A group of computer hackers based in Turkey breached the sites of two U.S. Army facilities, leveraging SQL injection attacks.
A mass injection attack similar but unrelated to Gumblar has infected more than 40,000 websites, according to new research from Websense.
Microsoft on Thursday issued a security advisory for a new vulnerability in DirectX, used on Windows to enable graphics and sound, that could enable a remote hacker to execute arbitrary code if users open specially crafted QuickTime files. Microsoft said that it was aware of active attacks using exploit code for the vulnerability. Windows 2000 (SP4), Windows XP, and Windows Server 2003 are vulnerable; all versions of Windows Vista and Windows Server 2008 are not. — CAM
A review of federal cybersecurity policies, scheduled for release Friday, will serve as a call to action for the public and private sectors.
White House spokesman Robert Gibbs announced Tuesday that President Obama will release the highly anticipated 60-day review of federal government cybersecurity initiatives on Friday. The report was developed by Melissa Hathaway, who started investigating federal cybersecurity infrastructure and policies during February, and delivered the finished document in April. Gibbs called the report is an important first step toward securing the nation's cyberinfrastructure. — CAM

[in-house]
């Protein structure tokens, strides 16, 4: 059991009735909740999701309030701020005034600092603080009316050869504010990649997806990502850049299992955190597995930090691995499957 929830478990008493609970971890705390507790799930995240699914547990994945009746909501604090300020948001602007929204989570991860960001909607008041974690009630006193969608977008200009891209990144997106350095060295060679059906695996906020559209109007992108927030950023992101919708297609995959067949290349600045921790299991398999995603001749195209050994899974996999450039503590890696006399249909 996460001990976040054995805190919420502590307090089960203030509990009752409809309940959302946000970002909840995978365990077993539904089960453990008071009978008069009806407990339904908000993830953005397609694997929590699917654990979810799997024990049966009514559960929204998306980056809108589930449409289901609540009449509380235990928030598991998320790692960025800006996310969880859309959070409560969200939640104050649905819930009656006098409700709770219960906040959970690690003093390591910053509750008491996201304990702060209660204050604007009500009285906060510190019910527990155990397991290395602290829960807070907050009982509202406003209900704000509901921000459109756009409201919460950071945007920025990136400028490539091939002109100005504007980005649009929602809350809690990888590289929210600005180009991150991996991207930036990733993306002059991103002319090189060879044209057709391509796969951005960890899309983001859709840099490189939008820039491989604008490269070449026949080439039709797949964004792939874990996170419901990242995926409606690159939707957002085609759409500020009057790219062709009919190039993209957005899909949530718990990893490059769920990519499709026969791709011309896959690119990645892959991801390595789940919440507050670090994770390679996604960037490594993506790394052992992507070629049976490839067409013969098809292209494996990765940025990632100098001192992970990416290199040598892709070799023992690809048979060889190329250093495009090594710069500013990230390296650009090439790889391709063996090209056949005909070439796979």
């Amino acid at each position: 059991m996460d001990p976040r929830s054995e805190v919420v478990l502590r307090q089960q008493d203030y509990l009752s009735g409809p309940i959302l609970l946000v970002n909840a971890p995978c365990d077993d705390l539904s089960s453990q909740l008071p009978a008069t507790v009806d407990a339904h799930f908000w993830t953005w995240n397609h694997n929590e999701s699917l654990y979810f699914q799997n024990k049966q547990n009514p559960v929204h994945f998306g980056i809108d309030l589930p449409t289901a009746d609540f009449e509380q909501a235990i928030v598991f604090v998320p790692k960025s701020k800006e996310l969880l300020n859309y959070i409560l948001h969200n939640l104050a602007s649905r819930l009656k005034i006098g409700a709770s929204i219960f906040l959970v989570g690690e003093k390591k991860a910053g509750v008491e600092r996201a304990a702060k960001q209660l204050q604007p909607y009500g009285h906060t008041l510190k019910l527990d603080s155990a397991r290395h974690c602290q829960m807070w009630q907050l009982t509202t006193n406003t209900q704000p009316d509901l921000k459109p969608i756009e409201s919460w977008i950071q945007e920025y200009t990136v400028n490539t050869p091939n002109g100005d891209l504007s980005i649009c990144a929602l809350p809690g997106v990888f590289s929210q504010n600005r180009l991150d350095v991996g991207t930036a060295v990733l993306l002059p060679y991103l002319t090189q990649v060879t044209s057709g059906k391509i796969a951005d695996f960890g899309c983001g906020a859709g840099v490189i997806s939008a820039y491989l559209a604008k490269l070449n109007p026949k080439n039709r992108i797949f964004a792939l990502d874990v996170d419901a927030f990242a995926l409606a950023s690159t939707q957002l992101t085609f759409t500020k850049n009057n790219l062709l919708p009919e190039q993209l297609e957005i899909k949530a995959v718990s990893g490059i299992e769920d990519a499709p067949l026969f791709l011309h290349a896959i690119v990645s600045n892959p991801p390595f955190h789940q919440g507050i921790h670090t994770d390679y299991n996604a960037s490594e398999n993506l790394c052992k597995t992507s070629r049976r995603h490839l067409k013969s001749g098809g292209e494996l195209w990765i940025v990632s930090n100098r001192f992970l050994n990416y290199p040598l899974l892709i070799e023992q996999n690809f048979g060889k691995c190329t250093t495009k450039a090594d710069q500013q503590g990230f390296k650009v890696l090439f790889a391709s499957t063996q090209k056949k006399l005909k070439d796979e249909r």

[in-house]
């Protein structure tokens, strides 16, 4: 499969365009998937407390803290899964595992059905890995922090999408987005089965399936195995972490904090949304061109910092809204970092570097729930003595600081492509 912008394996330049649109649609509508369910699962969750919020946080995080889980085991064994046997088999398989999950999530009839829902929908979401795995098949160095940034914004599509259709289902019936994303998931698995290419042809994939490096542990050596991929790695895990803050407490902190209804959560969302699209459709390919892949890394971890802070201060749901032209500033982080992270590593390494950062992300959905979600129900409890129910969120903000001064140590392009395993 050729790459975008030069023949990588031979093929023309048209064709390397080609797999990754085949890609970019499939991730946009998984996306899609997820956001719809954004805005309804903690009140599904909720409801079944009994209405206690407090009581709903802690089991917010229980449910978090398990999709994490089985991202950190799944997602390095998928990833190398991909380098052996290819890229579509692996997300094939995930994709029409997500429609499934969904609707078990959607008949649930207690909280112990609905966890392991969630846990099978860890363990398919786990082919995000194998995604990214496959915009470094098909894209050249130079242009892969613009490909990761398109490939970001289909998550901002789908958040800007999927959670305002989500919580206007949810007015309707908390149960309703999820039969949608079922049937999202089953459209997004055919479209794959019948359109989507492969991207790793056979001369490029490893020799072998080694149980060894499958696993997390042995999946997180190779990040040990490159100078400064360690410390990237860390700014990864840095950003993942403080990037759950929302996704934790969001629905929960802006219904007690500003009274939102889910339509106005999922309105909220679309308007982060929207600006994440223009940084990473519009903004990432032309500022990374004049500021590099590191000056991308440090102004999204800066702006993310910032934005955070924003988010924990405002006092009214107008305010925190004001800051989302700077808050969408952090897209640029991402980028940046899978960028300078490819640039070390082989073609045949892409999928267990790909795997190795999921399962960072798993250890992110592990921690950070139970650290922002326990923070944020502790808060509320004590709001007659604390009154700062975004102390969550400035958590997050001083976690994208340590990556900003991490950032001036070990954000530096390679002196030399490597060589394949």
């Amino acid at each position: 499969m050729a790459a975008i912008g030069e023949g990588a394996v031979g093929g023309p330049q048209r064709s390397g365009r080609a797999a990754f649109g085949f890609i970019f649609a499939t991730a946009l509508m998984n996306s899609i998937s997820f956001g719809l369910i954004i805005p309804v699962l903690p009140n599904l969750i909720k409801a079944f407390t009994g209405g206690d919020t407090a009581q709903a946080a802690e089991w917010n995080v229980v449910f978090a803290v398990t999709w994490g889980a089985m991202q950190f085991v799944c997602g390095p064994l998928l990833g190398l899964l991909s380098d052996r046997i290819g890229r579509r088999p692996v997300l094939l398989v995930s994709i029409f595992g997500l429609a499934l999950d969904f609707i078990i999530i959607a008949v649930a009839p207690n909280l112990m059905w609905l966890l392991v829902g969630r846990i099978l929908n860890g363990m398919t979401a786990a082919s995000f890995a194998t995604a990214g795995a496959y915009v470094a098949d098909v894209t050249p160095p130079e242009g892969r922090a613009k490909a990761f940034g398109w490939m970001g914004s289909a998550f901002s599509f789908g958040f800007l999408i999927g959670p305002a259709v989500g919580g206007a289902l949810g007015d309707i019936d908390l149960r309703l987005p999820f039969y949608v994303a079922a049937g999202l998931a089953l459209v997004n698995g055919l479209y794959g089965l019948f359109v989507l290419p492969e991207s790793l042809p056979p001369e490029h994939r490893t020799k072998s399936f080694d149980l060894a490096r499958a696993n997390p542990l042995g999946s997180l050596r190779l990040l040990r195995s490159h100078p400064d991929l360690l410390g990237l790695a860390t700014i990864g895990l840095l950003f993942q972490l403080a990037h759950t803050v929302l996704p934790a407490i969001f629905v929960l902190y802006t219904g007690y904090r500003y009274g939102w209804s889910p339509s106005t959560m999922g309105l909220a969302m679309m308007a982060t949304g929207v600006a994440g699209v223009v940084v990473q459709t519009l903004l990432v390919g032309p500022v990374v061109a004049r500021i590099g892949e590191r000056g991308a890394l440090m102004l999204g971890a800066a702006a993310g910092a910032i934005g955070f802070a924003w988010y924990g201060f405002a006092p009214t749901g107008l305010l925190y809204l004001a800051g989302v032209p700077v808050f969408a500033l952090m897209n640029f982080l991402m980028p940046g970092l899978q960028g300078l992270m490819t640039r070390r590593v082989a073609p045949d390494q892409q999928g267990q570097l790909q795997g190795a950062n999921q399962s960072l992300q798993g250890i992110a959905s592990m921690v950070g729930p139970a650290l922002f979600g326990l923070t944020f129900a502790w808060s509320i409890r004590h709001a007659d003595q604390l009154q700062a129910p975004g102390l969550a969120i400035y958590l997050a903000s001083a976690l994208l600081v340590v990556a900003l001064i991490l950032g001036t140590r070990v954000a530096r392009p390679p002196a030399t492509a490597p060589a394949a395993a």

The U.S. military is developing and testing several new offensive and defense cyberdevices, including a system that would enable non-expert military personnel to launch a cyberattack, a defense and aerospace industry publication reported last week.
A number of security organizations are offering tips to deal with the Gumblar drive-by exploit, which is growing ever more pervasive.
Two reports released this week confirmed the tidal shift in the type of websites into which cybercriminals are injecting malware.
A new study from Panda Security found that 67 percent of teenagers surveyed admitted to having tried to hack into friends' instant messaging or social network accounts.